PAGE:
Campaign contributions link Judge Waller to those with ties to the Tiller illegal late-term abortion case

Wichita, KS — Concerns have arisen over the ability for Judge Gregory Waller to remain neutral as he presides over the criminal case against abortionist George R. Tiller that was filed by Attorney General Paul Morrison in June. The first public hearing in this case is slated for Friday, as Tiller’s attorneys attempt to persuade Waller to dismiss the 19 counts of illegal late-term abortions.
“Information that we have uncovered leaves us feeling uneasy about the links some people close to Tiller have with Judge Waller,” said Operation Rescue President Troy Newman. “We would love to be able to fully trust Judge Waller to rule impartially, but frankly, we haven’t had a good track record of officials in any branch of Kansas government following the law with impartiality whenever Tiller is involved.”
Campaign Receipts and Expenditure Reports filed with the Kansas Governmental Ethics Commission on October 26, 1998, show that one of Tiller’s lead attorneys, Daniel Monnat, made the maximum allowable contribution of $500 to Waller’s campaign on August 28, 1998.
Those same records show a maximum contribution from attorney Warner Eisenbise. Eisenbise is the father of Ann Kristin Neuhaus, the abortionist that Tiller is accused of having an illegal business relationship with that resulted in the 19 criminal charges that Tiller will challenge before Judge Waller tomorrow.
In addition, another law firm known to represent Tiller in adoption situations, Triplett, Woolf, & Garretson, gave a maximum contribution to Judge Waller’s political campaign on August 7, 1998. Tiller has admitted in newspaper articles that he sometimes arranges adoptions for supporters and in return for political favors.
“The Monnat and Eisenbise/Neuhaus connections to Waller are just a little too close to the case for our comfort,” said Newman. “We’ve been down this road before and didn’t like where it led.”
Newman was referring to the dismissal of Tiller’s previous 30 criminal charges related to illegal late-term abortions in December by Judge Paul Clark, who it was later discovered, had received campaign contributions from Monnat’s law firm. District Attorney Nola Foulston, a personal friend of Tiller’s who made the dismissal request, had also given Clark campaign money.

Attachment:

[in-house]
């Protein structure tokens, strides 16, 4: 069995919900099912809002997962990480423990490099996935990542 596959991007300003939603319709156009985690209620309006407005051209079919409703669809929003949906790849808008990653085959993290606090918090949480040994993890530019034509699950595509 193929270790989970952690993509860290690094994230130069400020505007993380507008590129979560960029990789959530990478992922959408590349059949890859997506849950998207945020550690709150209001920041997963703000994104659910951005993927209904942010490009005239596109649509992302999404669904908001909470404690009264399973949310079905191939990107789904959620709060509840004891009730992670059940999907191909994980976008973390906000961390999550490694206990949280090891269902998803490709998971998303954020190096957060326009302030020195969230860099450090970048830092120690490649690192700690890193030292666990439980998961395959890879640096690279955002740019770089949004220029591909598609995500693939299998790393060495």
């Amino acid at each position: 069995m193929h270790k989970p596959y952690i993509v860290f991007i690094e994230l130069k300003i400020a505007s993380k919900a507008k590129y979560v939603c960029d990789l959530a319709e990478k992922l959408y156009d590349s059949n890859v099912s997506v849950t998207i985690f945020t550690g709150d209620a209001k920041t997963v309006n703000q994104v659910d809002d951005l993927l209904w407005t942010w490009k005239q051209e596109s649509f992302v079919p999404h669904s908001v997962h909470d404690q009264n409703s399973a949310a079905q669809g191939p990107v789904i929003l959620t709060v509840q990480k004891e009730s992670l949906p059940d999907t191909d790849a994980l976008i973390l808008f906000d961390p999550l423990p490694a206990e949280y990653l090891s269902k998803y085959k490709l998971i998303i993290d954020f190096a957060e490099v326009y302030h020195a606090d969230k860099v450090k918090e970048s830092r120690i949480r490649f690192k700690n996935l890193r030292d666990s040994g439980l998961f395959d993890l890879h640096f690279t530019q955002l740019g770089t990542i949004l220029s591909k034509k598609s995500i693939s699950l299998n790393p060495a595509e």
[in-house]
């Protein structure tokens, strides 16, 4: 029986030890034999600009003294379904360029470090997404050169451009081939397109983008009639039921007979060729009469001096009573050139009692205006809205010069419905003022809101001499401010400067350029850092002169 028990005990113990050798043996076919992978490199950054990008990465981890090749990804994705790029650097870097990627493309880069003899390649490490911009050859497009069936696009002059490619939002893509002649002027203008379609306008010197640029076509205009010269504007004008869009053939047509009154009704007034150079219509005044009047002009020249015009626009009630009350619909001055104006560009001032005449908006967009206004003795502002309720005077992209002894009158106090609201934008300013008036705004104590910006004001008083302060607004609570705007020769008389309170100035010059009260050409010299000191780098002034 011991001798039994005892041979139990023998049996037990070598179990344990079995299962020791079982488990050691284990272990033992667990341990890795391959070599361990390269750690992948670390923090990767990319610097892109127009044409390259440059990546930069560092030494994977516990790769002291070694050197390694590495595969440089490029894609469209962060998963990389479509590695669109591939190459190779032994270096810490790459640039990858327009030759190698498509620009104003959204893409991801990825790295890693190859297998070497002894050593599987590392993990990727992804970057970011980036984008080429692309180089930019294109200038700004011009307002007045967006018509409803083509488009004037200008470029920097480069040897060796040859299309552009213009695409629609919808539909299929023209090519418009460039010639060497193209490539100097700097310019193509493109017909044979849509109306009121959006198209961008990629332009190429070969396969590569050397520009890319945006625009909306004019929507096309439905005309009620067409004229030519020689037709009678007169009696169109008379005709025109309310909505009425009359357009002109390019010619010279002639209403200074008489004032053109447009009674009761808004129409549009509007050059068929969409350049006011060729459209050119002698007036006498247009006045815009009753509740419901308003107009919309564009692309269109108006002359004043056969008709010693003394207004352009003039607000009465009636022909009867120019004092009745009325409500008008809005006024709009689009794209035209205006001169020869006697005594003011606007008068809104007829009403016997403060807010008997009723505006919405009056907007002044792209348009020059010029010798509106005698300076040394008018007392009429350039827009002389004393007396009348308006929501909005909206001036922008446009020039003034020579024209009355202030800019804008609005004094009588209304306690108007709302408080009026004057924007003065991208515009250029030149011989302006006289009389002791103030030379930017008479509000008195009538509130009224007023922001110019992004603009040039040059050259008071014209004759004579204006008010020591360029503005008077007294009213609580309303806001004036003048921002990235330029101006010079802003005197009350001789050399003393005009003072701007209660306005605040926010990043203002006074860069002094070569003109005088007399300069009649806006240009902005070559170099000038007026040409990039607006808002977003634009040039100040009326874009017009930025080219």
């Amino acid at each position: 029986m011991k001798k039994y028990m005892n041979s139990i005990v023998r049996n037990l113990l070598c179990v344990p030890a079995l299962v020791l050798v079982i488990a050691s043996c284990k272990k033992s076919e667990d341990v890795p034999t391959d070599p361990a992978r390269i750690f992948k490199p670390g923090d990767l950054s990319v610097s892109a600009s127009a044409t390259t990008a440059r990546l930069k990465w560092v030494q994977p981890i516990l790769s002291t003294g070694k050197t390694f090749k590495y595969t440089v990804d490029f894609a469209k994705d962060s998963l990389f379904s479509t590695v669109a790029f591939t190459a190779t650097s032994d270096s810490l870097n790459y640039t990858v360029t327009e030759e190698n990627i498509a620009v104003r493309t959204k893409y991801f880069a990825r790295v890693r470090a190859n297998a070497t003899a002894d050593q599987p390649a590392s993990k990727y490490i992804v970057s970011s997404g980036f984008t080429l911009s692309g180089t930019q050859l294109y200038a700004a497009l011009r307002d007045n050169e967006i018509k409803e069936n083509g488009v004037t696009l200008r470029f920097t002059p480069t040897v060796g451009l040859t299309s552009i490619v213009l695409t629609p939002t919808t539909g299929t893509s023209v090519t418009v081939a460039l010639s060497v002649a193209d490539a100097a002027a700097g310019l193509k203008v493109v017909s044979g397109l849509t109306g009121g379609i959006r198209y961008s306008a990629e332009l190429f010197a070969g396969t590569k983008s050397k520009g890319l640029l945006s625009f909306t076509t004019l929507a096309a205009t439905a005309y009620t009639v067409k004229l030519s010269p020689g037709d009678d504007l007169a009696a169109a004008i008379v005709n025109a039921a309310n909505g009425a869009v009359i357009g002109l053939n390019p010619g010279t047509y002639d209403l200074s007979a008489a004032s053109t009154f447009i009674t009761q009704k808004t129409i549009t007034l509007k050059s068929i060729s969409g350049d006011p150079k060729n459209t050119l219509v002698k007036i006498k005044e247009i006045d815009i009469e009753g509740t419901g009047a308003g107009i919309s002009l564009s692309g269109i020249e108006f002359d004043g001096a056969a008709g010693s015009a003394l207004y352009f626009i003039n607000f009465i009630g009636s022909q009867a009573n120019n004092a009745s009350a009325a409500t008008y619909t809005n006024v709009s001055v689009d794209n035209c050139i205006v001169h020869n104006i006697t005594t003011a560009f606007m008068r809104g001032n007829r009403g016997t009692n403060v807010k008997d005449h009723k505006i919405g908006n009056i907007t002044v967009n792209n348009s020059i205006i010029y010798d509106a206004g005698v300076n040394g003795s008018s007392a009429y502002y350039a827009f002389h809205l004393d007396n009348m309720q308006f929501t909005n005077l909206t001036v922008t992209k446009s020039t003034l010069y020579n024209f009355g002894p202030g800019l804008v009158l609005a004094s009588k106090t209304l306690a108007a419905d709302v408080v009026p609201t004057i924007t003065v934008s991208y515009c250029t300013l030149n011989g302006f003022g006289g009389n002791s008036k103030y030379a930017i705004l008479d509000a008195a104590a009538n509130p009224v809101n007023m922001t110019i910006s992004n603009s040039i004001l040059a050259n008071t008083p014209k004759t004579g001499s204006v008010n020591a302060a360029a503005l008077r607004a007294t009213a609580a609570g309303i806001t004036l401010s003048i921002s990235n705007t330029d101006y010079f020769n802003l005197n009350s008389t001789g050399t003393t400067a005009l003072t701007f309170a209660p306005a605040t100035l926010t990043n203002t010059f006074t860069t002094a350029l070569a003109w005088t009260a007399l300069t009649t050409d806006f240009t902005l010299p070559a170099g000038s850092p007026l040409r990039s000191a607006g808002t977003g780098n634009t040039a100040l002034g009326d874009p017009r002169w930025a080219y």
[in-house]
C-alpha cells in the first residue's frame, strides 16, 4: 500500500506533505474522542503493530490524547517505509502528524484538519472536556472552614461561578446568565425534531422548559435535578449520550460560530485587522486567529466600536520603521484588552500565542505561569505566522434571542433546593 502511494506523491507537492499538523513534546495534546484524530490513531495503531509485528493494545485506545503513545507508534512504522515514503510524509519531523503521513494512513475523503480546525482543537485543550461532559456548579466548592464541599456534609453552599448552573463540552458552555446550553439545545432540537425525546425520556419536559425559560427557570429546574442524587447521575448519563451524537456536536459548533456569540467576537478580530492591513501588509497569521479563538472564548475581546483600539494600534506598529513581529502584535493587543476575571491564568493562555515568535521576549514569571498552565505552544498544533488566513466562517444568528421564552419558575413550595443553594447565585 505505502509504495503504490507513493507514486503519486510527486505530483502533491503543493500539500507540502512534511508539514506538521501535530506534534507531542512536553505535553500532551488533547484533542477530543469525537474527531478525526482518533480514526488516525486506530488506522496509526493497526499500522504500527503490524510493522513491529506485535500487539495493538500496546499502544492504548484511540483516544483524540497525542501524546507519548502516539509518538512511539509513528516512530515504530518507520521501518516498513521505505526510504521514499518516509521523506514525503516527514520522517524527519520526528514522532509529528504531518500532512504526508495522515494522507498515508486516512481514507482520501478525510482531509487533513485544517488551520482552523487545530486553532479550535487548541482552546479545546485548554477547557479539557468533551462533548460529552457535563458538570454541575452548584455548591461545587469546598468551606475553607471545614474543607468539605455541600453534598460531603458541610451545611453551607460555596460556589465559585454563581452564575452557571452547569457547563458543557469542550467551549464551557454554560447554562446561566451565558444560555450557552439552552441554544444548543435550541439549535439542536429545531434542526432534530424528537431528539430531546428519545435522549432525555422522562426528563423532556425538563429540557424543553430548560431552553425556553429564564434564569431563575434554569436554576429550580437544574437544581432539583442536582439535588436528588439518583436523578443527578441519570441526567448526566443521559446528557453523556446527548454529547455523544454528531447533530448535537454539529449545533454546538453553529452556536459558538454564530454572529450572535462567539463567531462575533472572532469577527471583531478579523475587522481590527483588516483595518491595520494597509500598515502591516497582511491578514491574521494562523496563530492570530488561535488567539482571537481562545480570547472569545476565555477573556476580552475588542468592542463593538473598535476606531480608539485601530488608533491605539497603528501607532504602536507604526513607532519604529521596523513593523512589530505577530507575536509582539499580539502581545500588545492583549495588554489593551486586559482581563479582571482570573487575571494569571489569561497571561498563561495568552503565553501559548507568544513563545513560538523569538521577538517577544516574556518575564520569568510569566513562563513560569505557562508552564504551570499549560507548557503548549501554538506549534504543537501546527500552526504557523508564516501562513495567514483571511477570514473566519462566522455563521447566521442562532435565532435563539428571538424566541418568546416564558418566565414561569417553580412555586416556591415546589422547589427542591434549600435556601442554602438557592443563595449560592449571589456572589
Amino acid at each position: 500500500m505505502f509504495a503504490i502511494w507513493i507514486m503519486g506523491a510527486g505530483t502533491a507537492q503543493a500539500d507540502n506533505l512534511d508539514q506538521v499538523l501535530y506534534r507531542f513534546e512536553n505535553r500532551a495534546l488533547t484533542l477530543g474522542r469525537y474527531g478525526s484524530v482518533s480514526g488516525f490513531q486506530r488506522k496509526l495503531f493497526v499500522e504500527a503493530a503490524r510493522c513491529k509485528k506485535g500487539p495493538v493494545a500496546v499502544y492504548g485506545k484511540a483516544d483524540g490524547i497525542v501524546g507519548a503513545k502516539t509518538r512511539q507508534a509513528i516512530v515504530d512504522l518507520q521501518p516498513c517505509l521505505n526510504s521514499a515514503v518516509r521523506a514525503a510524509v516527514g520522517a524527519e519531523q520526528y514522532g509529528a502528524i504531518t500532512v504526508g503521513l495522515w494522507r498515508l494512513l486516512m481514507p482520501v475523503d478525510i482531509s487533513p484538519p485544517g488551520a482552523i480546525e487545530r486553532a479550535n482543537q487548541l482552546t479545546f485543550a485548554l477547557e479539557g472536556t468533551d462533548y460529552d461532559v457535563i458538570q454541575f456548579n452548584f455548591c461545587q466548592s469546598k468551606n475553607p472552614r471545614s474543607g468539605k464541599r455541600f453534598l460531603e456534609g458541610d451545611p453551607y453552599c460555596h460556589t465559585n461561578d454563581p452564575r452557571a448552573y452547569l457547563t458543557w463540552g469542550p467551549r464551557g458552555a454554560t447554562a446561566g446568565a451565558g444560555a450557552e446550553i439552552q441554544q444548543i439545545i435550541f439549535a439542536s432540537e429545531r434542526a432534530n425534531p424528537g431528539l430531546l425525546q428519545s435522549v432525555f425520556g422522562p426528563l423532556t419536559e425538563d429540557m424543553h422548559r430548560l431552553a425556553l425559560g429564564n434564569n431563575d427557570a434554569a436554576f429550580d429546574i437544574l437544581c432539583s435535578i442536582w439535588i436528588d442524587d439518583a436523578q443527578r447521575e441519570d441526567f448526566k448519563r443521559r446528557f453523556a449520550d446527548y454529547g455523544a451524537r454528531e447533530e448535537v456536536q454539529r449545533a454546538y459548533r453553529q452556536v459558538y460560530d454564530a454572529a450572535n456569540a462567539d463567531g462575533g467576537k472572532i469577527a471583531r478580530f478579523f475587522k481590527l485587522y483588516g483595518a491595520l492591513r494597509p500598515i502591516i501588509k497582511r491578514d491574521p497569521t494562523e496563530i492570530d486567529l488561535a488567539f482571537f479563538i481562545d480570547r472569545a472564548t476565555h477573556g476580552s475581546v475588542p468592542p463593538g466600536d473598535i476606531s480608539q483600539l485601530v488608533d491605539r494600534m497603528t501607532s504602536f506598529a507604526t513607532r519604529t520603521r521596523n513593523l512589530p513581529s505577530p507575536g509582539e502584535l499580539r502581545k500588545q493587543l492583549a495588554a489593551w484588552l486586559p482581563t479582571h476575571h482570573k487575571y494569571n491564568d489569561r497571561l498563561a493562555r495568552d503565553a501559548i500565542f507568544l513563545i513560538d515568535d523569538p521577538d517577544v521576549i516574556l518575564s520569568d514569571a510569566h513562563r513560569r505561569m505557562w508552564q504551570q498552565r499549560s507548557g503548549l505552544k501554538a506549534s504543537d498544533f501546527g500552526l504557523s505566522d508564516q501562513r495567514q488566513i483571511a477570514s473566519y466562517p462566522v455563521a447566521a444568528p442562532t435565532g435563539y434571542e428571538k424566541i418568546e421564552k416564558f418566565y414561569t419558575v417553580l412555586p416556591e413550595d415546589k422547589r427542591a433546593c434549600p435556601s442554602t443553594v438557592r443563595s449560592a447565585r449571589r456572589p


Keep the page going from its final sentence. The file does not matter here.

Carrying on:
An ethics complaint was filed against Clark by Sen. Tim Huelskamp and a group of national pro-life leaders for not removing himself from the Tiller case, but the judge was cleared by the Kansas Commission on Judicial Qualifications because it could not be proved that Clark ever saw the list of campaign contributors.
“We are also concerned about the back-room deal that Tiller’s attorneys made with Waller to arraign Tiller secretly four days early,” said Newman. “The only Morrison’s office was given notice, and that was only minutes before the hearing began. The public and the media were kept in the dark.”
“We hope that back room wheeling and dealing do not become the order of the day in the this case. There have been far too many times where the appearance of impropriety surrounding Tiller has been overwhelming,” he said. “We’ve seen justice blocked by Gov. Sebelius, we’ve seen cover-ups by the Kansas State Board of Healing Arts, and we’ve seen questionable conduct by the District Attorney’s office during a Grand Jury investigation involving an abortion death, and shady dealings from Attorney General Morrison’s offfice that prevented the Kansas Supreme Court from reinstating previous charges filed against Tiller. For once, we would like to see open and honest proceedings that give us confidence that Tiller is not receiving special privileges.”
Waller will hear a motion to dismiss criminal charges against Tiller on Friday, August 10, based on an argument that the law he was charged under is unconstitutional. K.S.A. 65-6703 prohibits post-viability abortions unless two physicians not legally or financially affiliated determine that the pregnancy will cause substantial and irreversible impairment of a major bodily function. This law is interpreted to include mental health risks as long as they meet the same strict standard. Tiller says that the requirement of a second signature is overly burdensome to the abortionist.
Legal experts who have examined Tiller’s motion have expressed that the it has little chance of success because it is based on outdated court cases, and does not take into consideration legal precedents that allow states to restrict abortions in the later months of pregnancy.
“We hope justice isn’t for sale. Friday’s hearing will tell us a lot,” said Newman. “We will be watching both sides very carefully.”
Read Waller Campaign Contribution Documents